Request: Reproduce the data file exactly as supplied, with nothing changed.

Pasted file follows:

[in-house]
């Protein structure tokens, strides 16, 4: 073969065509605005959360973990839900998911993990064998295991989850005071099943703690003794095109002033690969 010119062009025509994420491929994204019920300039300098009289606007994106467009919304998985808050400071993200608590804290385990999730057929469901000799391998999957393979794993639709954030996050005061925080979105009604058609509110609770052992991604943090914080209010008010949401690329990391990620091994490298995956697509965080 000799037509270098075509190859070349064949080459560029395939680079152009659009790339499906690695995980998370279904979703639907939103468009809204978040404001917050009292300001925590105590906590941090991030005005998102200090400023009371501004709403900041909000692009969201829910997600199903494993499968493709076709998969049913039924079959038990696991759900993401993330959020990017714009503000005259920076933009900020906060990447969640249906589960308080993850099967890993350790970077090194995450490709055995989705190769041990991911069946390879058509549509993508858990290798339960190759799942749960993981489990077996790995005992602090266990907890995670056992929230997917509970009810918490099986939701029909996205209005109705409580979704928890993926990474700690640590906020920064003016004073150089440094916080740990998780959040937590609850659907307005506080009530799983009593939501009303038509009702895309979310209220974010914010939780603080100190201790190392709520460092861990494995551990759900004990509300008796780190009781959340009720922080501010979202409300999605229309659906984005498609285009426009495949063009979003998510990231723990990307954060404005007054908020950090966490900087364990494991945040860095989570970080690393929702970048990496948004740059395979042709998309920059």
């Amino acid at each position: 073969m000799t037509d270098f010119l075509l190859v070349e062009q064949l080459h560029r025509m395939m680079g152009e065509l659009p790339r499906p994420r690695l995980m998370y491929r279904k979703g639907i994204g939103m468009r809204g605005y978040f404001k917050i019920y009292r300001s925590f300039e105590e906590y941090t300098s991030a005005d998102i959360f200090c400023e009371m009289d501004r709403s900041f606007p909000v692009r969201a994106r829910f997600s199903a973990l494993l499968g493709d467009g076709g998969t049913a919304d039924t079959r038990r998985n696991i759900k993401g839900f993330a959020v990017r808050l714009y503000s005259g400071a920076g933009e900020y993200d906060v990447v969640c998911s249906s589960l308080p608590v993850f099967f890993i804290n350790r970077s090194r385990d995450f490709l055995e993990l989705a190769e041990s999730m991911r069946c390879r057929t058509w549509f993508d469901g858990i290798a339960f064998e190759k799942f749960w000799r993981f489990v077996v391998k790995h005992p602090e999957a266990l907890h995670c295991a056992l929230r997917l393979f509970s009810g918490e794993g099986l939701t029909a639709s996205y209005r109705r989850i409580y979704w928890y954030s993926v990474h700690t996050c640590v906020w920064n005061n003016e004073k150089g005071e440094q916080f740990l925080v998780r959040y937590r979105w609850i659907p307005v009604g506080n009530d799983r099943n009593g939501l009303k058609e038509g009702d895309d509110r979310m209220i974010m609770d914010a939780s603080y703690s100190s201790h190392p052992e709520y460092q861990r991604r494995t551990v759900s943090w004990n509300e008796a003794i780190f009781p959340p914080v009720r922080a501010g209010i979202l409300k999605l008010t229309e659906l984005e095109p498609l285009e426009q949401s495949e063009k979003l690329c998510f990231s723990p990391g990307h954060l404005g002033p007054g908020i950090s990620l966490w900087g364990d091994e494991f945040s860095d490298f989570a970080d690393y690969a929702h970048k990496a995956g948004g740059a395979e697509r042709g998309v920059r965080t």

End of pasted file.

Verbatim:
[in-house]
């Protein structure tokens, strides 16, 4: 073969065509605005959360973990839900998911993990064998295991989850005071099943703690003794095109002033690969 010119062009025509994420491929994204019920300039300098009289606007994106467009919304998985808050400071993200608590804290385990999730057929469901000799391998999957393979794993639709954030996050005061925080979105009604058609509110609770052992991604943090914080209010008010949401690329990391990620091994490298995956697509965080 000799037509270098075509190859070349064949080459560029395939680079152009659009790339499906690695995980998370279904979703639907939103468009809204978040404001917050009292300001925590105590906590941090991030005005998102200090400023009371501004709403900041909000692009969201829910997600199903494993499968493709076709998969049913039924079959038990696991759900993401993330959020990017714009503000005259920076933009900020906060990447969640249906589960308080993850099967890993350790970077090194995450490709055995989705190769041990991911069946390879058509549509993508858990290798339960190759799942749960993981489990077996790995005992602090266990907890995670056992929230997917509970009810918490099986939701029909996205209005109705409580979704928890993926990474700690640590906020920064003016004073150089440094916080740990998780959040937590609850659907307005506080009530799983009593939501009303038509009702895309979310209220974010914010939780603080100190201790190392709520460092861990494995551990759900004990509300008796780190009781959340009720922080501010979202409300999605229309659906984005498609285009426009495949063009979003998510990231723990990307954060404005007054908020950090966490900087364990494991945040860095989570970080690393929702970048990496948004740059395979042709998309920059």
């Amino acid at each position: 073969m000799t037509d270098f010119l075509l190859v070349e062009q064949l080459h560029r025509m395939m680079g152009e065509l659009p790339r499906p994420r690695l995980m998370y491929r279904k979703g639907i994204g939103m468009r809204g605005y978040f404001k917050i019920y009292r300001s925590f300039e105590e906590y941090t300098s991030a005005d998102i959360f200090c400023e009371m009289d501004r709403s900041f606007p909000v692009r969201a994106r829910f997600s199903a973990l494993l499968g493709d467009g076709g998969t049913a919304d039924t079959r038990r998985n696991i759900k993401g839900f993330a959020v990017r808050l714009y503000s005259g400071a920076g933009e900020y993200d906060v990447v969640c998911s249906s589960l308080p608590v993850f099967f890993i804290n350790r970077s090194r385990d995450f490709l055995e993990l989705a190769e041990s999730m991911r069946c390879r057929t058509w549509f993508d469901g858990i290798a339960f064998e190759k799942f749960w000799r993981f489990v077996v391998k790995h005992p602090e999957a266990l907890h995670c295991a056992l929230r997917l393979f509970s009810g918490e794993g099986l939701t029909a639709s996205y209005r109705r989850i409580y979704w928890y954030s993926v990474h700690t996050c640590v906020w920064n005061n003016e004073k150089g005071e440094q916080f740990l925080v998780r959040y937590r979105w609850i659907p307005v009604g506080n009530d799983r099943n009593g939501l009303k058609e038509g009702d895309d509110r979310m209220i974010m609770d914010a939780s603080y703690s100190s201790h190392p052992e709520y460092q861990r991604r494995t551990v759900s943090w004990n509300e008796a003794i780190f009781p959340p914080v009720r922080a501010g209010i979202l409300k999605l008010t229309e659906l984005e095109p498609l285009e426009q949401s495949e063009k979003l690329c998510f990231s723990p990391g990307h954060l404005g002033p007054g908020i950090s990620l966490w900087g364990d091994e494991f945040s860095d490298f989570a970080d690393y690969a929702h970048k990496a995956g948004g740059a395979e697509r042709g998309v920059r965080t």